Biomolecular science

Understanding the disease

Our biomolecular science researchers are working to improve understanding of the disease process at the molecular level and develop better diagnostics and therapeutics to combat disease.

We're using state-of-the-art technologies to investigate the molecular basis of disease by studying:

  • cell and tissue structure
  • cell interactions and signalling
  • DNA and protein sequences
  • systems biology integration.

Our researchers have strength and expertise in:

  • cancer biology
  • immunology
  • microbiology
  • infectious disease
  • vaccine development
  • stem cell and tissue regeneration research.

Genomics Research Centre

Located within the Institute of Health and Biomedical Innovation, the Genomics Research Centre (GRC) undertakes research on the genetic basis of disease.

We focus on common chronic human disorders - for example, migraine, high blood pressure and cancer - that have a significant genetic component. Our researchers are working to identify the genes involved in these disorders, leading to better forms of diagnosis and treatment.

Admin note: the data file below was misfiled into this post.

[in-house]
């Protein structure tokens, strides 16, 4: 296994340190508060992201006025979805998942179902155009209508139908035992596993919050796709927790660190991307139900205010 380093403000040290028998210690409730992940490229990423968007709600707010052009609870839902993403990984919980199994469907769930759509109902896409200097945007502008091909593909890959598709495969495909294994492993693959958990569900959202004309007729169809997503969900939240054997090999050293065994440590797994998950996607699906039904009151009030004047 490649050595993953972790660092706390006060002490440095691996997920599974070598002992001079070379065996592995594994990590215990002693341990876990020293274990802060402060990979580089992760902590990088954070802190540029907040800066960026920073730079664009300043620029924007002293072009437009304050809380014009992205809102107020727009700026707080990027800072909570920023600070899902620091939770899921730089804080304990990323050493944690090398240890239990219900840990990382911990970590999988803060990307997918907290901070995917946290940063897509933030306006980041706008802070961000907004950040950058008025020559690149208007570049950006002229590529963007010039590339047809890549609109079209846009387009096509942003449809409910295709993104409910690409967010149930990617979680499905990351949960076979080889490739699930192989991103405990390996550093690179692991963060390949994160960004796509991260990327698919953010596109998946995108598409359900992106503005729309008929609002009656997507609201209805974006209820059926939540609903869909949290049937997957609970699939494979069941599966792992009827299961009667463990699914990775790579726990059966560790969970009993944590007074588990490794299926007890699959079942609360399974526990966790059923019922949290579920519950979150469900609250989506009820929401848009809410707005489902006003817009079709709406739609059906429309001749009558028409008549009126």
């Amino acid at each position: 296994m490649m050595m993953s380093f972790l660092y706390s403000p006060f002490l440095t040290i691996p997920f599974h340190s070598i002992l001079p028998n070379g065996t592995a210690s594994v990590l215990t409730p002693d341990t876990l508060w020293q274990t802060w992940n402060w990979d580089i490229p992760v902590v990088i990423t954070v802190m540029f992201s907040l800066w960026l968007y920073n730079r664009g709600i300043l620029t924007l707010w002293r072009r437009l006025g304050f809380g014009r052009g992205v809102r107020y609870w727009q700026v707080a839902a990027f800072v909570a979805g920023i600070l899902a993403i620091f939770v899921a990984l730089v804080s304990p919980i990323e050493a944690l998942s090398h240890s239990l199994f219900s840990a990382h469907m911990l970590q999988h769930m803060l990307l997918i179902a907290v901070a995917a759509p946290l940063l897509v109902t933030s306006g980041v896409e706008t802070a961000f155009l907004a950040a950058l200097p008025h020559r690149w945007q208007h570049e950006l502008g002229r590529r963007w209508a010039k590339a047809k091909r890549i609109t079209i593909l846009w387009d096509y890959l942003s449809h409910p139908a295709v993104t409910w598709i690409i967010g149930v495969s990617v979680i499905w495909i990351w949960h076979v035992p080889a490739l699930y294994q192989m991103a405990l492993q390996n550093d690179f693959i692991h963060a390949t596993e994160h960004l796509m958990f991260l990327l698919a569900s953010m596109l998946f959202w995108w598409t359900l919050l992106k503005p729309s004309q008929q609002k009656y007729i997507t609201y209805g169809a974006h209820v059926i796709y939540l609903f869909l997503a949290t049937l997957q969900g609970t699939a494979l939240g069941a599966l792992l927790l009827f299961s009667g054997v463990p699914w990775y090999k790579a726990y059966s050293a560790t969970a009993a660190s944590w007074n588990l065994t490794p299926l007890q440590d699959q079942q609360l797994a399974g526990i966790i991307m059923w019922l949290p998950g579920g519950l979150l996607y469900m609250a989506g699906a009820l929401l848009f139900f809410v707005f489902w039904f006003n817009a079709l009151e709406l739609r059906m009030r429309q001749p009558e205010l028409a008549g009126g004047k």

Our scientists are experts in gene mapping and the characterisation of gene dysfunction. They translate this information to diagnostic and therapeutic outcomes through techniques like DNA mutation testing and vaccine development.

The centre is funded by national competitive grants and industry, and employs over thirty research staff, including a number of established and long-standing collaborating clinicians.

Media releases

Related research projects

Australian Translational Genomics Centre

The Australian Translational Genomics Centre (ATGC) is the first genomic diagnostic service in Queensland, and one of the largest programs of its kind in Australasia, providing whole-exome or whole-genome sequencing and microarray services.

Genomics Research Centre

The GRC undertakes research on the genetic basis of disease

Peptide Therapeutics & Membrane Biology Research Group

Design and function of anticancer and antimicrobial peptides.